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50 years ago, this groundbreaking report confronted America's racial struggle

Courtesy of Detroit Free Press

In the summer of 1967, more than 150 riots broke out in Black communities across the country, protesting racial injustice. President Johnson then called a special commission to investigate, which produced an unusual document, called the Kerner Report, which analyzed the reasons why Black communities were frustrated and rising up.

The Kerner Report was revolutionary. It gave recommendations for solving issues like housing, education, and policing. Its findings were striking for the times, concluding that white society had denied opportunity to Black Americans living in poor urban neighborhoods.


Today the Kerner Report turns 50. How far has the country come since then with regards to racial justice?


This week scholars from around the country come to UC Berkeley to explore that question at a conference called "Race & Inequality in America: The Kerner Commission at 50.”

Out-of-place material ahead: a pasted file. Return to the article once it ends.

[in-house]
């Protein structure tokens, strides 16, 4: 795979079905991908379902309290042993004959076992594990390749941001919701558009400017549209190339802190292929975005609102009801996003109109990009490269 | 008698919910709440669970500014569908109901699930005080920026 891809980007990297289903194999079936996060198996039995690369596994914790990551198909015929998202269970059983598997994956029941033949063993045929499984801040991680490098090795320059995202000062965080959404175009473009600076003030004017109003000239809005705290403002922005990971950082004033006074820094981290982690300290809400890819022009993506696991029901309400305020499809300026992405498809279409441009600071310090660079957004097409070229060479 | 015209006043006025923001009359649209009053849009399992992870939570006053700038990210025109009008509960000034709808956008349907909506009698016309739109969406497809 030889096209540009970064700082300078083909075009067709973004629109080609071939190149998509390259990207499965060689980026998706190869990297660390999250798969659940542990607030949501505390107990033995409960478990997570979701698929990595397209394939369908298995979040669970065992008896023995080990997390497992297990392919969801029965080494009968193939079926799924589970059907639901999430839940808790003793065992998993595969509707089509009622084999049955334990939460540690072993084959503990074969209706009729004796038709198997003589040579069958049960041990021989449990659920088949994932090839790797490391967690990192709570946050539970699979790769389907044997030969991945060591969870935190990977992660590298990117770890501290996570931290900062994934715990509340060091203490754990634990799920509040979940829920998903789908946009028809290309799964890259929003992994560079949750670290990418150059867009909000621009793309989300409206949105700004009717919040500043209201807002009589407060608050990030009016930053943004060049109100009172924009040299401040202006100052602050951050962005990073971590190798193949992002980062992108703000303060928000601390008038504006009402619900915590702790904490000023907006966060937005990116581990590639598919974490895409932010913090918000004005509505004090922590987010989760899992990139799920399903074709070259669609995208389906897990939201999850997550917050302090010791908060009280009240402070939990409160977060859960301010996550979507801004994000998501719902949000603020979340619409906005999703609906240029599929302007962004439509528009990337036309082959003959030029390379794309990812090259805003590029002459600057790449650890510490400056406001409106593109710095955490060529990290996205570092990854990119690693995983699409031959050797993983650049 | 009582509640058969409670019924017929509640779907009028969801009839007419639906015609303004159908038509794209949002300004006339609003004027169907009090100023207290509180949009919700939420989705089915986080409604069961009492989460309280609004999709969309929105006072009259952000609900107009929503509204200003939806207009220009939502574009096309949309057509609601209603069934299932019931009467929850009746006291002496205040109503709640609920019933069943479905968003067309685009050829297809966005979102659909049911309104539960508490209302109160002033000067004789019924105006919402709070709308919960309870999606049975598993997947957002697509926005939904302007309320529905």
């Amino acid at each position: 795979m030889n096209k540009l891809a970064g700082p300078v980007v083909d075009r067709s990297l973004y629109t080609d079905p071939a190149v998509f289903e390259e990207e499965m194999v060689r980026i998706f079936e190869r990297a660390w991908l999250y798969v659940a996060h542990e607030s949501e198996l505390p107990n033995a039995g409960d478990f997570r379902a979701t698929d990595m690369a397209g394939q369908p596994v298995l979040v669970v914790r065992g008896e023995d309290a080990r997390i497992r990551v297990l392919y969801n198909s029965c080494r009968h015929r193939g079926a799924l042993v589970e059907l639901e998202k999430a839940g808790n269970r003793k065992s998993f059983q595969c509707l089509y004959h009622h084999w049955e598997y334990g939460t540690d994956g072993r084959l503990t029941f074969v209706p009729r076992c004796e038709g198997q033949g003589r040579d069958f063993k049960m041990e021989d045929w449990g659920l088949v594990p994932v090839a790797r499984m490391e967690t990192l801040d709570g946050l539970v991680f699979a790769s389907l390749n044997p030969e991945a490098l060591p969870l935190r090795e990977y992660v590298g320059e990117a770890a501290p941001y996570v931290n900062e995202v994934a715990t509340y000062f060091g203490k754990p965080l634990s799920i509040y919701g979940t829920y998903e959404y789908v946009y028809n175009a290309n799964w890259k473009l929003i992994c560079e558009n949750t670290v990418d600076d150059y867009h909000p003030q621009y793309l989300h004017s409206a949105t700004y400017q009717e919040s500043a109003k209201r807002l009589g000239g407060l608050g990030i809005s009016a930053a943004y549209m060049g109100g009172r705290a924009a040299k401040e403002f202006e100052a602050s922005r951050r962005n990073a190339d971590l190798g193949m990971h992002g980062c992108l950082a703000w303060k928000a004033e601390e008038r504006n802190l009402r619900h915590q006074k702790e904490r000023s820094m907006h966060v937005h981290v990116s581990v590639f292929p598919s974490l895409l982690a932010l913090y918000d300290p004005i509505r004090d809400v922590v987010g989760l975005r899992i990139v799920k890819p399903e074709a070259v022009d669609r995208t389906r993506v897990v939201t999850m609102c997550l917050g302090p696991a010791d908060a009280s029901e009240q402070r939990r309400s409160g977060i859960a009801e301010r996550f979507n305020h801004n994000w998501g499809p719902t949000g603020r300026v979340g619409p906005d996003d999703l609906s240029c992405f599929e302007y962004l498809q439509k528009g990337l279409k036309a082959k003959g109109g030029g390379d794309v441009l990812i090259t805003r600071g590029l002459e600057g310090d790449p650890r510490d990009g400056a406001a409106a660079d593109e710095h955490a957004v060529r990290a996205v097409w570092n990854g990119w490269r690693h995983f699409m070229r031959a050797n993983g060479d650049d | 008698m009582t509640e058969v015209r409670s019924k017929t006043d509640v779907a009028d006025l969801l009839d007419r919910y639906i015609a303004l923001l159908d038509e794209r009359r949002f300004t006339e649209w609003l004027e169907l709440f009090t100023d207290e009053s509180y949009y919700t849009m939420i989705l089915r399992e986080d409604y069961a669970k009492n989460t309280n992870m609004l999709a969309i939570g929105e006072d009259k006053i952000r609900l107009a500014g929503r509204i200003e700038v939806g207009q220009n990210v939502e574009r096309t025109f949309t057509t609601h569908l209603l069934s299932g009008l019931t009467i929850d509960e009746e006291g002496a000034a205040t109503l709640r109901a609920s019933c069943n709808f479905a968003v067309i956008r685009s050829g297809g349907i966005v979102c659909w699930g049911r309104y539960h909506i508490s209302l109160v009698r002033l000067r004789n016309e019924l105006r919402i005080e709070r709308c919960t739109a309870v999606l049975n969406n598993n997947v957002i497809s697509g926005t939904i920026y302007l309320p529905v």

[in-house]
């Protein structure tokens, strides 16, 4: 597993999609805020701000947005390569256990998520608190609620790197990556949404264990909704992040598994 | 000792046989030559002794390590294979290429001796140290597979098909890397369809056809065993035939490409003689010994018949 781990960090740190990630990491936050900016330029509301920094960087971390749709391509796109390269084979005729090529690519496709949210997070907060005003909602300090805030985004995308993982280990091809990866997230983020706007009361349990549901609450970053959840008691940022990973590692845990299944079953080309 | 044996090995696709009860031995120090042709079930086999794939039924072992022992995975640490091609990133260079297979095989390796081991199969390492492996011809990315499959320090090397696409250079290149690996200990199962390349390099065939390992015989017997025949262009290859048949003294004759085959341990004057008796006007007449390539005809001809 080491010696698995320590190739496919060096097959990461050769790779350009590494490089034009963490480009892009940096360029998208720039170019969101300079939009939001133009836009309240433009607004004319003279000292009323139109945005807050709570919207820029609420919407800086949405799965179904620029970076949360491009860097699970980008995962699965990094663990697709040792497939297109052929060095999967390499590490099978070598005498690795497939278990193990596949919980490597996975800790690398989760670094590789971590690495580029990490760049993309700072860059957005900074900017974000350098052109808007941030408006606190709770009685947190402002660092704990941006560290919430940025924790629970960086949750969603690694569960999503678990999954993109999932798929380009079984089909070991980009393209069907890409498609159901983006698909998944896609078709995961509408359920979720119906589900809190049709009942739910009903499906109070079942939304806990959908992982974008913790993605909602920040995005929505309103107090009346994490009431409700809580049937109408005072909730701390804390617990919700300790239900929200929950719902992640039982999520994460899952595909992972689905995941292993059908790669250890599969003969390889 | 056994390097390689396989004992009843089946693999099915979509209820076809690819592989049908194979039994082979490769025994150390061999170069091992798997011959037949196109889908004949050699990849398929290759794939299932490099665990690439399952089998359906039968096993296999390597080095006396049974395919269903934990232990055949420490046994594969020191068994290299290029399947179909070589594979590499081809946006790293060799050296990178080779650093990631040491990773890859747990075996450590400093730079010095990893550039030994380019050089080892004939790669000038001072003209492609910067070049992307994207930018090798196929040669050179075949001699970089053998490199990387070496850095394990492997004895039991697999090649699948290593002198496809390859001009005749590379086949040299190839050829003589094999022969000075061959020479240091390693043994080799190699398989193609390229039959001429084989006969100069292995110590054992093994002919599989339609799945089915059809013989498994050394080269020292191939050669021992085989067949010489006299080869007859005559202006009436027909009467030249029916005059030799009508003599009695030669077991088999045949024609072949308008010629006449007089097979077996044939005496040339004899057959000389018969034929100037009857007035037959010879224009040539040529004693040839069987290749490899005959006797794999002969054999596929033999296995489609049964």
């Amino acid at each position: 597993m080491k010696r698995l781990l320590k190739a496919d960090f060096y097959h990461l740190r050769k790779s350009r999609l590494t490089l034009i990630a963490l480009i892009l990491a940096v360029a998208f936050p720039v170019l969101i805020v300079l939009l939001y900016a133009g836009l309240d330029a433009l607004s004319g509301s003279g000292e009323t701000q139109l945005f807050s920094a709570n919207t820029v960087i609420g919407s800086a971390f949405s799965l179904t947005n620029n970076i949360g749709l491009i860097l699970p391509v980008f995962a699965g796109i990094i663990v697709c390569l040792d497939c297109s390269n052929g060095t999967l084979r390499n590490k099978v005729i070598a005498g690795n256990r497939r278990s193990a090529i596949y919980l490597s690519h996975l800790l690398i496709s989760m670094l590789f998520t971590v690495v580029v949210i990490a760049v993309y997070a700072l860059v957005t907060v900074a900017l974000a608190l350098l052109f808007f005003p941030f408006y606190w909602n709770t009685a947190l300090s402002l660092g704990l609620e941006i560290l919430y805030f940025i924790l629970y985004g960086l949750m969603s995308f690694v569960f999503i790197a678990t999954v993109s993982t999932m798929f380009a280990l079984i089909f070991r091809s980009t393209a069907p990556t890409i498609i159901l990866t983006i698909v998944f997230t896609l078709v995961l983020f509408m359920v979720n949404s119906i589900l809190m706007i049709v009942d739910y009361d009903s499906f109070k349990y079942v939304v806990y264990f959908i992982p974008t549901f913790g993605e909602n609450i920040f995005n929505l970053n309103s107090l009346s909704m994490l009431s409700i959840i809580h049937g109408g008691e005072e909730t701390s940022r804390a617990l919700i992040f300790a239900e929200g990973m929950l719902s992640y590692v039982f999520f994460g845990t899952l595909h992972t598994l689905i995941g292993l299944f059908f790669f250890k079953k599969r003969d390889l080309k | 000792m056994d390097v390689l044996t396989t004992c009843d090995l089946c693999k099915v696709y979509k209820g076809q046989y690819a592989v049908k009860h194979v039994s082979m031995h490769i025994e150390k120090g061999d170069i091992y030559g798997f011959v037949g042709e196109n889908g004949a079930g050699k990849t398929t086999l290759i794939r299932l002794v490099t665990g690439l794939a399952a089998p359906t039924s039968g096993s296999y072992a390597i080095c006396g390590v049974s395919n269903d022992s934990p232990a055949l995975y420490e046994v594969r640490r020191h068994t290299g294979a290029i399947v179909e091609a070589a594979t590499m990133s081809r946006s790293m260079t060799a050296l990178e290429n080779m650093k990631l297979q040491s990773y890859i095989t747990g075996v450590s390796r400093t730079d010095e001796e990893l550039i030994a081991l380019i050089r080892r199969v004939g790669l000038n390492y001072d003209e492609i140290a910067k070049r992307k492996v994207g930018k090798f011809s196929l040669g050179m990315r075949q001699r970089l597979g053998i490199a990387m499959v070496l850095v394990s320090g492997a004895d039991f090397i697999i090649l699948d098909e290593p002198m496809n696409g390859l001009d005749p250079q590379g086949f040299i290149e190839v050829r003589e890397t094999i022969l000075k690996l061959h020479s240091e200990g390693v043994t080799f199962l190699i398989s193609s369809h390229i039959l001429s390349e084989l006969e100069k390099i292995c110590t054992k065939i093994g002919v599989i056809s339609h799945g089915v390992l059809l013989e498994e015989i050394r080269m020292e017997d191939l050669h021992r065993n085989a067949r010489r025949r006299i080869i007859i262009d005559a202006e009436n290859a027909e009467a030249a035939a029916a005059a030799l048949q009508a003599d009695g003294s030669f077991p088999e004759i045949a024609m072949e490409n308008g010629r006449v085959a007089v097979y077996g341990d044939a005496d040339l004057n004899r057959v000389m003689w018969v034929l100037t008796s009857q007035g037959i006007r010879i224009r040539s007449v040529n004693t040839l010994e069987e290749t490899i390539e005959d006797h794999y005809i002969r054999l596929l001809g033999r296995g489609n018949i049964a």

Stephen Menendian, the assistant director at UC’s Haas Institute for a Fair and Inclusive Society, which is hosting the conference, talked to KALW's Hana Baba.


"There is a historical parallel there that is so powerful. Part of the story we have to tell is not only, 'how do we confront the current moment,' but really, 'why is it that when Americans have tried to confront these issues before — even in a powerful, poignant way like the Kerner Report — they haven't quite succeeded?' "

Click the audio player above to listen to the full story.   


Crosscurrents Race & Ethnicity
Hana Baba is host of Crosscurrents, KALW's weeknight newsmagazine that broadcasts on KALW Public Radio in the San Francisco Bay Area.